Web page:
At the 2011 BYU Family History Conference Robert Kehrer, FamilySearch product manager, said that the Family History Library Catalog (FHLC) has been rechristened as “the FamilySearch Catalog.” The name was changed because FamilySearch is gradually adding holdings from family history centers.
Whatever you call it, FamilySearch recently brought the contents of the new catalog—the one on www.familysearch.org—up to date with the old catalog—the one on classic.familysearch.org. Did you know the new catalog was not being kept up to date? I was surprised when I found out. Kehrer said they are in the process of putting together a system to update the new catalog nightly but it isn’t in place yet.
That’s not the only reason to keep using the old catalog.
Kehrer was quite apologetic about the state of the new catalog. “Our implementation of the FamilySearch catalog on the new website is not complete,” he said. “There are some very key features that are not yet implemented.” He listed several for us. Here are some shortcomings that bug me:
- The results for a place name search in the new catalog returns all subjects containing the place name. In the old catalog, it returns available records by type.
|Expected Results for Utah||New Catalog Results for Utah|
Utah - Archives and libraries
African Americans - Utah - History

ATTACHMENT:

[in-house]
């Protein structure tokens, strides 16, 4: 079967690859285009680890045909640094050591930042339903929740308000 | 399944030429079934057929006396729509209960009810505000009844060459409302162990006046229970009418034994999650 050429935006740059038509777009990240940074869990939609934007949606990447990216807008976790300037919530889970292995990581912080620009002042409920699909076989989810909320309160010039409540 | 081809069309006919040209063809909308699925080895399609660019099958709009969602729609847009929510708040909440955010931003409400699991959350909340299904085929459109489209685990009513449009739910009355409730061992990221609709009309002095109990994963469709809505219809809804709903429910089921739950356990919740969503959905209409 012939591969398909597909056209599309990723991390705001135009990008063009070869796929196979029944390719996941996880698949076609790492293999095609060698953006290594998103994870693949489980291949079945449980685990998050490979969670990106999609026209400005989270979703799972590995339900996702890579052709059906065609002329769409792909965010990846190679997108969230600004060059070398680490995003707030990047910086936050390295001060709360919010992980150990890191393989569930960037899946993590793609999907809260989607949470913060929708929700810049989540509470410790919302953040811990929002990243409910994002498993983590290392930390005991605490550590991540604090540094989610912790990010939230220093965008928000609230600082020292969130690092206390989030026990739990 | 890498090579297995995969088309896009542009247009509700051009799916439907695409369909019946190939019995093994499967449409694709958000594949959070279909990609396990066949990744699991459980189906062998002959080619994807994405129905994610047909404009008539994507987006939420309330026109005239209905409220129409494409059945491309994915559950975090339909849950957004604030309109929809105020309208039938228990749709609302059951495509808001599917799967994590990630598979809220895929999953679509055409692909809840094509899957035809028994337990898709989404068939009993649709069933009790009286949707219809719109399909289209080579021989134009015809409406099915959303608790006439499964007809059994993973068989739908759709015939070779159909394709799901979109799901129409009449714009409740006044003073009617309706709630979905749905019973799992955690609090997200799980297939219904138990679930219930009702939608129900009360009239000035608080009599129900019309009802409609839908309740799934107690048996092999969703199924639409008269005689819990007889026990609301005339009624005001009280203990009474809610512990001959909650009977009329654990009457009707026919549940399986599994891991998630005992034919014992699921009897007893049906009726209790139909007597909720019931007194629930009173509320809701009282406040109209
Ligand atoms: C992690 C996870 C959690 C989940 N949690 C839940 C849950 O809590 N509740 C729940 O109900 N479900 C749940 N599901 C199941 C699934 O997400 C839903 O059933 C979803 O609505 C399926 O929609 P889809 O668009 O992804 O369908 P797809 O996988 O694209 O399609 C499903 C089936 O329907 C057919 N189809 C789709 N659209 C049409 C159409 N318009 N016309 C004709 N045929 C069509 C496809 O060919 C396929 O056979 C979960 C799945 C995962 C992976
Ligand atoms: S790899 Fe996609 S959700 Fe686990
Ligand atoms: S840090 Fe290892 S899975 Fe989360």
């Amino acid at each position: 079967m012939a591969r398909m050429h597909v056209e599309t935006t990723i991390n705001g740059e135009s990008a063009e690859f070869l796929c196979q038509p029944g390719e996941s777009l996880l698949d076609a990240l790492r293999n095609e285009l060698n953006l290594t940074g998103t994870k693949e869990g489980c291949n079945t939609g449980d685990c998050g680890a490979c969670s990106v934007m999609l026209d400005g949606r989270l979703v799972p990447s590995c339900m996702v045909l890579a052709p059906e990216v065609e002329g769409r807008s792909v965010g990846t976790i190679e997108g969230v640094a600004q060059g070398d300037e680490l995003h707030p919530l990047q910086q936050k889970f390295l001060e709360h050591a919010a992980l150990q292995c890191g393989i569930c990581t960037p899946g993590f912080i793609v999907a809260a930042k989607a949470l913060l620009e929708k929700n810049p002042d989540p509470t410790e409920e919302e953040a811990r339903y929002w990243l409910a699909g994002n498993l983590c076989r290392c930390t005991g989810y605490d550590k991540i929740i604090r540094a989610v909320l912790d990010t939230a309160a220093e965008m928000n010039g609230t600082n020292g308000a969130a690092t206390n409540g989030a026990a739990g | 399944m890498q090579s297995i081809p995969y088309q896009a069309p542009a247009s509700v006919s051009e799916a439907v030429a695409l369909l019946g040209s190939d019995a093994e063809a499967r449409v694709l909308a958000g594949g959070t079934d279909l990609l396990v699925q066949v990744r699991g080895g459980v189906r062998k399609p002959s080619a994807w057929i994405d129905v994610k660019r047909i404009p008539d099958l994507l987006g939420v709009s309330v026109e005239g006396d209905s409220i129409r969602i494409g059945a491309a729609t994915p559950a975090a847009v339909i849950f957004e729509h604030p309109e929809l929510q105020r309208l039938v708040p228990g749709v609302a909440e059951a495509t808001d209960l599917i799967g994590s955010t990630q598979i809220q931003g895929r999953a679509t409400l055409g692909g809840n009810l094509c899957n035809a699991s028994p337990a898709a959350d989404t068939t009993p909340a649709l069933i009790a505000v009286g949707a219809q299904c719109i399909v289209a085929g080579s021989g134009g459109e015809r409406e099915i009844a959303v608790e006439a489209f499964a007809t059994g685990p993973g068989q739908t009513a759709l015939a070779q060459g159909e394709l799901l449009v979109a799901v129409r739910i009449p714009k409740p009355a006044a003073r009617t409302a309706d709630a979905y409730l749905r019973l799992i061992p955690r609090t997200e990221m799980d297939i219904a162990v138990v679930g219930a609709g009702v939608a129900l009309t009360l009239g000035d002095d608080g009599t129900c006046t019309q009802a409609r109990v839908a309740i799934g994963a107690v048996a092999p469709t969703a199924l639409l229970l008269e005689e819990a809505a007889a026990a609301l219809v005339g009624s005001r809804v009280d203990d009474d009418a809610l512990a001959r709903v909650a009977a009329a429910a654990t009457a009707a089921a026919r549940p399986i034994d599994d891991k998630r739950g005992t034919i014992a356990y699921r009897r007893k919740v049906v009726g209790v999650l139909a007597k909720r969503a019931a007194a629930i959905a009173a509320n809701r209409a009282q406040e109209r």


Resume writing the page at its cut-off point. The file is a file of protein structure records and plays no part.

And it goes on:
- The old catalog had a built-in gazetteer, including "View Related Places."
- The old catalog had references for place names that no longer exist.
- The old catalog formatted film results in table format.
- The old catalog formatted and structured information in easy to read format.
- The old catalog call number search returned all titles starting with the specified call number.
- The old catalog sorted results alphabetically.
- The old catalog made it easy to create a URL from a film number.
- Kehrer mentioned some problem with periodicals that I wasn’t aware of.
Kehrer said FamilySearch will “keep the old catalog up until we get those features in.” Are there other catalog features you want added to the new catalog before FamilySearch shuts down the old one? Leave a comment below with your list and I’ll make certain he sees them.
Kehrer said that FamilySearch has tested and refined a great catalog design that he thinks “will delight you.” The old catalog design had a lot of “click depth.” The new design is meant to make it much “shallower.” I take this to mean that it takes a lot of mouse clicks to find what you want in the old catalog and Kehrer has a new design that takes fewer clicks.
I’m not in a position to know why FamilySearch would try to write their own catalog when there seems to be companies that specialize in catalogs. These companies probably have dozens of fulltime programmers that work full time on cataloging software and will do so year-in and year-out long after FamilySearch calls it quits on their catalog. Catalog companies know all the nuances. They’ve learned all the hard lessons. They keep up with the state of the art in library science and in technology. They amortize development costs across dozens of libraries. Why would FamilySearch think it can singlehandedly do it better and cheaper?
On the other hand, I don’t like 90% of the library catalogs I’ve used. OK, FamilySearch. I’ll give you the benefit of the doubt. Go ahead. Delight me.